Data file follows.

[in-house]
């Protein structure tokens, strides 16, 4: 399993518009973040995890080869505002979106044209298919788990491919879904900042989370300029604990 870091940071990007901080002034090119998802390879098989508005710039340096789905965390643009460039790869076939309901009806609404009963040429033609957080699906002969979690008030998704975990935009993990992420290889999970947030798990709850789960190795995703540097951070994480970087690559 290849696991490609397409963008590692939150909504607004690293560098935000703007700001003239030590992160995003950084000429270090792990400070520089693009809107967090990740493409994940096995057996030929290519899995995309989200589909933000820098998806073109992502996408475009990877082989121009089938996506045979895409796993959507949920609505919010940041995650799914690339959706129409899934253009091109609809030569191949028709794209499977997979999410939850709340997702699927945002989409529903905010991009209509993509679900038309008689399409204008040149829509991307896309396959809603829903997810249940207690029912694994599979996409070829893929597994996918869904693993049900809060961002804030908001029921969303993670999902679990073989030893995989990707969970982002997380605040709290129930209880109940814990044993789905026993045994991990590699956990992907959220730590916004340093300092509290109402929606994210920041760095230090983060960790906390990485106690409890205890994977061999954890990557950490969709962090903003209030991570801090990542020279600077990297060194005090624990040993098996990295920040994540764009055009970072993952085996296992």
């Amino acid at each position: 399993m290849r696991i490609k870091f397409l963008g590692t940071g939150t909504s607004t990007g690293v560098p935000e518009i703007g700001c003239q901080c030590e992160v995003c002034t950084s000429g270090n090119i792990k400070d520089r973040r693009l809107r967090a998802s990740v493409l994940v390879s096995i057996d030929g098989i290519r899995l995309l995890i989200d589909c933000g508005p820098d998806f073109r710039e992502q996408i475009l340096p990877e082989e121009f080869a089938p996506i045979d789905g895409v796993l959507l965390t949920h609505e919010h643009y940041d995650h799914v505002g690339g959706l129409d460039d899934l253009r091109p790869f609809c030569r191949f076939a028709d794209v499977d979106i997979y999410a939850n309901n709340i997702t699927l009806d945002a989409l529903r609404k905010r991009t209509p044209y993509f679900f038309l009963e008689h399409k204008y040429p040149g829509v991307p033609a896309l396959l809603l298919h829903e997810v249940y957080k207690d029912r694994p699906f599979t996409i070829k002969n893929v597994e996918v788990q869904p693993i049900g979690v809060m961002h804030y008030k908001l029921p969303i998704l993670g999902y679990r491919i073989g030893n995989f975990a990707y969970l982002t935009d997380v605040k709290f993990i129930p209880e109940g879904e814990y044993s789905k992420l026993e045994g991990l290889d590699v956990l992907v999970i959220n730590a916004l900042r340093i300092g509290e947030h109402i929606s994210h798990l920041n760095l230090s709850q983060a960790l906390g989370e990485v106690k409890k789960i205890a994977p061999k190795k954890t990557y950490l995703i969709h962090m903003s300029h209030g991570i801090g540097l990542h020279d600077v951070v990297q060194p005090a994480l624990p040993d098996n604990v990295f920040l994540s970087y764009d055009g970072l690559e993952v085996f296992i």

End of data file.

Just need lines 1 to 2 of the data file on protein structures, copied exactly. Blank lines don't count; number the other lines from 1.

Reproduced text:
[in-house]
């Protein structure tokens, strides 16, 4: 399993518009973040995890080869505002979106044209298919788990491919879904900042989370300029604990 870091940071990007901080002034090119998802390879098989508005710039340096789905965390643009460039790869076939309901009806609404009963040429033609957080699906002969979690008030998704975990935009993990992420290889999970947030798990709850789960190795995703540097951070994480970087690559 290849696991490609397409963008590692939150909504607004690293560098935000703007700001003239030590992160995003950084000429270090792990400070520089693009809107967090990740493409994940096995057996030929290519899995995309989200589909933000820098998806073109992502996408475009990877082989121009089938996506045979895409796993959507949920609505919010940041995650799914690339959706129409899934253009091109609809030569191949028709794209499977997979999410939850709340997702699927945002989409529903905010991009209509993509679900038309008689399409204008040149829509991307896309396959809603829903997810249940207690029912694994599979996409070829893929597994996918869904693993049900809060961002804030908001029921969303993670999902679990073989030893995989990707969970982002997380605040709290129930209880109940814990044993789905026993045994991990590699956990992907959220730590916004340093300092509290109402929606994210920041760095230090983060960790906390990485106690409890205890994977061999954890990557950490969709962090903003209030991570801090990542020279600077990297060194005090624990040993098996990295920040994540764009055009970072993952085996296992």